The Four Gospels’ Angels

by MJSmith

     St. Matthew mentions the words angel or angels a total of 19 times, St. Mark 5 times, St. Luke 23 times, and St. John 4 times.

     I am not concerned with all mentions of the words angel or angels, but rather the appearance of an angel or angels throughout the four Gospels which participate in the events. St. Matthew’s angels seem to be more along the line, for the most part, angels as described by Mary Baker Eddy, “God’s thoughts passing to man” like in the dreams that Joseph has. There is no mention of an “angel of the Lord” coming to the Virgin Mary in the book of St. Matthew. This may be because St. Matthew begins his Gospel with:  “The book of the generation of Jesus Christ, the son of David, the son of Abraham.” (Matt 1:1)  There are the forty-one generations of this father (beginning with Abraham) who begat this son (ending with Jesus). These forty-one generations symbolizes man’s spiritual rebirth, as it takes forty-one weeks for a woman to gestate a child in the womb. (Contrary to St. Matthew’s mention of three fourteen generations [equaling 42] if you carefully count the names there are only 41 generations [if we count Jesus as one of these generations].)
     What is of importance is how St. Matthew 1:16 reads: “And Jacob begat Joseph the husband of Mary, of whom was born Jesus, who is called Christ.” This verse never tells us that Joseph is Jesus’ father. It only tells us that Joseph is the husband of Mary and that Jesus (who is called Christ) is born of Mary.
     There is, only one other genealogy recorded for Jesus, and that is in St. Luke 3:23-38. This record, however, begins with Jesus supposedly being the son of Joseph. These words “(as was supposed) the son of Joseph” tells us that Jesus is not the son of a material man named Joseph but the son of God.  Verse 38 ends with: “Seth, which was the son of Adam, which was the son of God.” So, Jesus is the spiritual translation of the Adam man (as was supposed) the son of material elements.
     St. Luke is the only Gospel that mentions the name of an angel, which is Gabriel. Gabriel means “devoted to God” (35,000 Baby Names; by Bruce Lansky); “mighty man of God; hero of God; man of God; God is my strength” (Metaphysical Bible Dictionary); and Mary Baker Eddy tells us that Gabriel is Love.  It is very possible then, in St. Luke 22:23, that it is Gabriel that comes to Jesus in the olive garden to strengthen him, via the spiritual understanding that God is Jesus’ (mighty man of God) strength.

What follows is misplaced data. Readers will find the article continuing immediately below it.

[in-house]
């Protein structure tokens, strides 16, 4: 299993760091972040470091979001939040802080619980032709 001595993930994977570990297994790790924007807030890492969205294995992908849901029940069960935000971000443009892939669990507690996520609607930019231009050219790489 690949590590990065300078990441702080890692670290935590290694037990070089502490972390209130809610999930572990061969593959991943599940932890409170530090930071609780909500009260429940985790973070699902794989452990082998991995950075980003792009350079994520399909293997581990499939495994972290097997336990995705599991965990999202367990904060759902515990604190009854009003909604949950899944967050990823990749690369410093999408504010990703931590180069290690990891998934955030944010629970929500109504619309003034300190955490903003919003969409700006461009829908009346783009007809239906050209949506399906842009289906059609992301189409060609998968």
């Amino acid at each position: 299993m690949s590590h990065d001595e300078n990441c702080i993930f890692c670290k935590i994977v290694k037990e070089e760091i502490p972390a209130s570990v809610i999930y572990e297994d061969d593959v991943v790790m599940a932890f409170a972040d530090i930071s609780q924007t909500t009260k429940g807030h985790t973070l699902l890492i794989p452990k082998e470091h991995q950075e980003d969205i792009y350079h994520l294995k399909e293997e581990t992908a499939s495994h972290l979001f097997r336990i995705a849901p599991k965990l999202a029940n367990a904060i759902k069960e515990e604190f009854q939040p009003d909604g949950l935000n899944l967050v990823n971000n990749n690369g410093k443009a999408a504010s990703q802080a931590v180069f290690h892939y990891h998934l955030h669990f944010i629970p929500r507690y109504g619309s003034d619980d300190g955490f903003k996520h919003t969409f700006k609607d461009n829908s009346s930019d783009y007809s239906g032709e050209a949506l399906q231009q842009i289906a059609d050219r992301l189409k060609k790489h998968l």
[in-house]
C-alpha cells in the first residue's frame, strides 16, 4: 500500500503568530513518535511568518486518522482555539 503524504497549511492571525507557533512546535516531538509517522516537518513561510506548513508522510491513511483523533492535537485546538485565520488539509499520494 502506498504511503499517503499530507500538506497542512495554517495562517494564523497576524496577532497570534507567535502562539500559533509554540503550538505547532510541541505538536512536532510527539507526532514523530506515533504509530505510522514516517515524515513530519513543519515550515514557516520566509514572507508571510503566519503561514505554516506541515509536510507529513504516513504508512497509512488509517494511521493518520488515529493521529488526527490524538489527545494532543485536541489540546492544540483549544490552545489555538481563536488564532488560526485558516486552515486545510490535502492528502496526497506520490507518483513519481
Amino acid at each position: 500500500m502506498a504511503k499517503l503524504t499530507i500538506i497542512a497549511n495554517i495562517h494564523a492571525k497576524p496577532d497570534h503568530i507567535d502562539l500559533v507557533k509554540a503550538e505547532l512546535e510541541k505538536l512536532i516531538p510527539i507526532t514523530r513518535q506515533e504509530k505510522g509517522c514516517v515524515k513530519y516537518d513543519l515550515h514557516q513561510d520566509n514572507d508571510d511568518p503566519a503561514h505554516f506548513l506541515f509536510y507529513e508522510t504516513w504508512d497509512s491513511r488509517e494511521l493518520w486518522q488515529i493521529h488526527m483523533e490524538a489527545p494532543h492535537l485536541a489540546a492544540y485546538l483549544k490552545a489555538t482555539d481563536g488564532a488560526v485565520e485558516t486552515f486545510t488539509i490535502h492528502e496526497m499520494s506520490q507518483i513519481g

Many mentions of angels in the four Gospels has to do with the Son of man; severing the wicked from the just at the end of the material world; the Son of man will send forth his angels (thoughts) to gather the elect (chosen); he comes in a cloud, he is a divine messenger (an angel). There is a comparison between angels and the children of God. There is also Jesus’ words about how there is no marriage between man and woman in heaven, for in harmony, peace, man is like the angels.  In St. Matthew there is even mention of the devil’s angels (evil thoughts). In St. Luke there is the account of Dives and Lazarus with the mention of angels.
     St. John’s four accounts seem to fit in with the divine calculus. The first account of St. John 1:51 seems to have to do with the Word and the opening of the Holy City Stargate (see illustration below). Having angels (stars) ascend and descend upon the Son of man.


Vitruvian D


     The Christ angel aspect is spoken of in St. John 5:4 when the angel descends down into the pool which heals the first person to step into its waters. The pool’s name “Bethesda” means “sent.”  What is really sent from heaven? It is the angelic Christ thought that is sent to man in order to heal him (or wake him up from the Adam dream that life exists in matter). What heals the man? It is the spiritual understanding that Jesus Christ was sent to man in order to fulfill prophecy, that Jesus came as the first advent of Christ.
     Jesus and God are speaking to each other in St. John 12:28, 29 [My interpolations.] – “Father, glorify thy name. Then came there a voice from heaven, saying, I have glorified it [during the first coming of Christ?], and will glorify it again [during the second coming of Christ?]. The people therefore, that stood by, and heard it [God’s voice], said that it thundered: others said, An angel spake to him [Jesus].” This fits the tone of Christianity because it mentions “the people” (a mass or a congregation).